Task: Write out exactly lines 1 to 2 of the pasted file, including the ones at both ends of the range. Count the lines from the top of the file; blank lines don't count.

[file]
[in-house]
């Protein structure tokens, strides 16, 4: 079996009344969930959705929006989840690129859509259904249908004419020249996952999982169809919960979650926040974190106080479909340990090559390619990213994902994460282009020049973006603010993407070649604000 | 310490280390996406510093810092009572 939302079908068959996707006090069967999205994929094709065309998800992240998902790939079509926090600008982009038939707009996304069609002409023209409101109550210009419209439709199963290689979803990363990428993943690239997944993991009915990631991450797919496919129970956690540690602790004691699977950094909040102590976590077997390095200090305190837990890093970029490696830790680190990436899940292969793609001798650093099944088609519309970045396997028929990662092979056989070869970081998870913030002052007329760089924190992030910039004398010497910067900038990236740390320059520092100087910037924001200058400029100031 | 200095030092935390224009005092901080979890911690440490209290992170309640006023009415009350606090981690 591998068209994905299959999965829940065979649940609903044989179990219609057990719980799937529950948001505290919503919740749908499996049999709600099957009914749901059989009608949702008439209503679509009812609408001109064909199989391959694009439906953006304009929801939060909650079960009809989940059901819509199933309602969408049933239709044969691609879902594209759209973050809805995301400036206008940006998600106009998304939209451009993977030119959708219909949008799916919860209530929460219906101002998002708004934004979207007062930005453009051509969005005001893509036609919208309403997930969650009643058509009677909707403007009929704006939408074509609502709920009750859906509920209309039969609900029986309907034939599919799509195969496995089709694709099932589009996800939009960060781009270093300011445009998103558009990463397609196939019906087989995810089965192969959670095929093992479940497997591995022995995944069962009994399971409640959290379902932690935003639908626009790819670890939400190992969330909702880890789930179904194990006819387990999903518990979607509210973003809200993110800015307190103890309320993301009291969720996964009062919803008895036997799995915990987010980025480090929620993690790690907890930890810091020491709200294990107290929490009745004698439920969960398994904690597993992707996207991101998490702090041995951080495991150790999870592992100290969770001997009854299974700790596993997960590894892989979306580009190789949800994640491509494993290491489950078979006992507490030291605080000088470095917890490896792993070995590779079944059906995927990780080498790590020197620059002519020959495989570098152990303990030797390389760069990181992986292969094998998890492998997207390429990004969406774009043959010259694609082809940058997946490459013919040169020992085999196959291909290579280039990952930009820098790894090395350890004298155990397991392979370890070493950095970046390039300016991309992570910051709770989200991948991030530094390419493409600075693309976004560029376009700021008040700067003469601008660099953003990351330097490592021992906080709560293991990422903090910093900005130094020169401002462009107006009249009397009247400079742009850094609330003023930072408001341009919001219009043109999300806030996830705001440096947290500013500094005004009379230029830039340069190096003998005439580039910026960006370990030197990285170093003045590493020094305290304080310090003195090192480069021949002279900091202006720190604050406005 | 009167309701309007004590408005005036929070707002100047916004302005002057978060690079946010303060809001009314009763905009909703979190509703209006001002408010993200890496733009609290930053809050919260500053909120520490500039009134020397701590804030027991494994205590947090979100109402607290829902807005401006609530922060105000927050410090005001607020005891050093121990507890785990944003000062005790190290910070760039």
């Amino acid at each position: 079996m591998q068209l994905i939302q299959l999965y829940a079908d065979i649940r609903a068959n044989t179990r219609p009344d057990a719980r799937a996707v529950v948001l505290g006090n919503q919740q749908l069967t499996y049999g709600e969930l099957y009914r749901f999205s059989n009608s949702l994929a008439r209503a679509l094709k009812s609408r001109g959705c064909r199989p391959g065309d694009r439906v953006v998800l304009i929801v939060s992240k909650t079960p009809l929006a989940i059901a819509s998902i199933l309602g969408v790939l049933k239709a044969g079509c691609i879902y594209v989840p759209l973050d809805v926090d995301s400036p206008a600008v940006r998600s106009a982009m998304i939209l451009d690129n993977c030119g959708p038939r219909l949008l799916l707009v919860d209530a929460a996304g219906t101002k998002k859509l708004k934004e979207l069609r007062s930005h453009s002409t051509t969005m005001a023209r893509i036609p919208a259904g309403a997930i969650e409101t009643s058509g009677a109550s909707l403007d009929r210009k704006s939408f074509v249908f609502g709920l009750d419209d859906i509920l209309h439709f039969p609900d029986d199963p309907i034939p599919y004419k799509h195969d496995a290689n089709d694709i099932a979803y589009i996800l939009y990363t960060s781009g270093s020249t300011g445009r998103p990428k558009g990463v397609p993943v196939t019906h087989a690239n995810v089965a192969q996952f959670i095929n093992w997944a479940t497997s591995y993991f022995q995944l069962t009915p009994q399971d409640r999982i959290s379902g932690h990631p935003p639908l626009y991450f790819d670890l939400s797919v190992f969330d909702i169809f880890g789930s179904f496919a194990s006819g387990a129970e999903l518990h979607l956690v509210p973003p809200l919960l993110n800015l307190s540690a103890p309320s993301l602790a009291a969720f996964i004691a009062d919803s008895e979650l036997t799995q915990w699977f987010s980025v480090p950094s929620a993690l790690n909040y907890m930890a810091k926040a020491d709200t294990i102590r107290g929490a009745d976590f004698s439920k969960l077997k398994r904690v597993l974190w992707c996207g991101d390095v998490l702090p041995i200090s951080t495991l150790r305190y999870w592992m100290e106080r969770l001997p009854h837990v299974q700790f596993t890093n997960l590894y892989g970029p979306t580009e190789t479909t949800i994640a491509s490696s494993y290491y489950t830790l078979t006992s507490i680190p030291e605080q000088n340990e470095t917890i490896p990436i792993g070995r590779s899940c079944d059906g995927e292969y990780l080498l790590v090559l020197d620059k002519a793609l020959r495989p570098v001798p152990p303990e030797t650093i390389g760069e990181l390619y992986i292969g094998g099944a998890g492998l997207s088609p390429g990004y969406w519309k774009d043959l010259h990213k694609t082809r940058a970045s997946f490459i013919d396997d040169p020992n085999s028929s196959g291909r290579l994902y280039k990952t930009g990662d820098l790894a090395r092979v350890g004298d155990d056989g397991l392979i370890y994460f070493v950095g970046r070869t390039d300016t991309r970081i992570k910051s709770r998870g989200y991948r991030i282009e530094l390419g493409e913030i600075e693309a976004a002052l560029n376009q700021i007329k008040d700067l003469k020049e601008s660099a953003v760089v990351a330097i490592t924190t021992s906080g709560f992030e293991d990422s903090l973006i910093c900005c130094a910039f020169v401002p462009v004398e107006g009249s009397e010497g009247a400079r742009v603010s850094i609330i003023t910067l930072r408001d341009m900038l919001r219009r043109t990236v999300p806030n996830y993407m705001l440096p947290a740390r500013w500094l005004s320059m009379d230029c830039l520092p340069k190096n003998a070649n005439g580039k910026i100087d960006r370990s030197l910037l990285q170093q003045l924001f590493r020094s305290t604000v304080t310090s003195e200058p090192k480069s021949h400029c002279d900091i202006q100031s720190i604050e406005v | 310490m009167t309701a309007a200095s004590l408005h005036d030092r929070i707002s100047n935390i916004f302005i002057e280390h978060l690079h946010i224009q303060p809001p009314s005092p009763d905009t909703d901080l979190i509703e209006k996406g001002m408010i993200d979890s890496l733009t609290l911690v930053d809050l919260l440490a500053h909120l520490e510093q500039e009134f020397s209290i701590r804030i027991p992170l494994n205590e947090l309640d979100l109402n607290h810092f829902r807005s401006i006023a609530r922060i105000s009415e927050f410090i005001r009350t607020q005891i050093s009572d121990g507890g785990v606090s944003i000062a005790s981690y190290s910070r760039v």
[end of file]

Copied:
[in-house]
């Protein structure tokens, strides 16, 4: 079996009344969930959705929006989840690129859509259904249908004419020249996952999982169809919960979650926040974190106080479909340990090559390619990213994902994460282009020049973006603010993407070649604000 | 310490280390996406510093810092009572 939302079908068959996707006090069967999205994929094709065309998800992240998902790939079509926090600008982009038939707009996304069609002409023209409101109550210009419209439709199963290689979803990363990428993943690239997944993991009915990631991450797919496919129970956690540690602790004691699977950094909040102590976590077997390095200090305190837990890093970029490696830790680190990436899940292969793609001798650093099944088609519309970045396997028929990662092979056989070869970081998870913030002052007329760089924190992030910039004398010497910067900038990236740390320059520092100087910037924001200058400029100031 | 200095030092935390224009005092901080979890911690440490209290992170309640006023009415009350606090981690 591998068209994905299959999965829940065979649940609903044989179990219609057990719980799937529950948001505290919503919740749908499996049999709600099957009914749901059989009608949702008439209503679509009812609408001109064909199989391959694009439906953006304009929801939060909650079960009809989940059901819509199933309602969408049933239709044969691609879902594209759209973050809805995301400036206008940006998600106009998304939209451009993977030119959708219909949008799916919860209530929460219906101002998002708004934004979207007062930005453009051509969005005001893509036609919208309403997930969650009643058509009677909707403007009929704006939408074509609502709920009750859906509920209309039969609900029986309907034939599919799509195969496995089709694709099932589009996800939009960060781009270093300011445009998103558009990463397609196939019906087989995810089965192969959670095929093992479940497997591995022995995944069962009994399971409640959290379902932690935003639908626009790819670890939400190992969330909702880890789930179904194990006819387990999903518990979607509210973003809200993110800015307190103890309320993301009291969720996964009062919803008895036997799995915990987010980025480090929620993690790690907890930890810091020491709200294990107290929490009745004698439920969960398994904690597993992707996207991101998490702090041995951080495991150790999870592992100290969770001997009854299974700790596993997960590894892989979306580009190789949800994640491509494993290491489950078979006992507490030291605080000088470095917890490896792993070995590779079944059906995927990780080498790590020197620059002519020959495989570098152990303990030797390389760069990181992986292969094998998890492998997207390429990004969406774009043959010259694609082809940058997946490459013919040169020992085999196959291909290579280039990952930009820098790894090395350890004298155990397991392979370890070493950095970046390039300016991309992570910051709770989200991948991030530094390419493409600075693309976004560029376009700021008040700067003469601008660099953003990351330097490592021992906080709560293991990422903090910093900005130094020169401002462009107006009249009397009247400079742009850094609330003023930072408001341009919001219009043109999300806030996830705001440096947290500013500094005004009379230029830039340069190096003998005439580039910026960006370990030197990285170093003045590493020094305290304080310090003195090192480069021949002279900091202006720190604050406005 | 009167309701309007004590408005005036929070707002100047916004302005002057978060690079946010303060809001009314009763905009909703979190509703209006001002408010993200890496733009609290930053809050919260500053909120520490500039009134020397701590804030027991494994205590947090979100109402607290829902807005401006609530922060105000927050410090005001607020005891050093121990507890785990944003000062005790190290910070760039």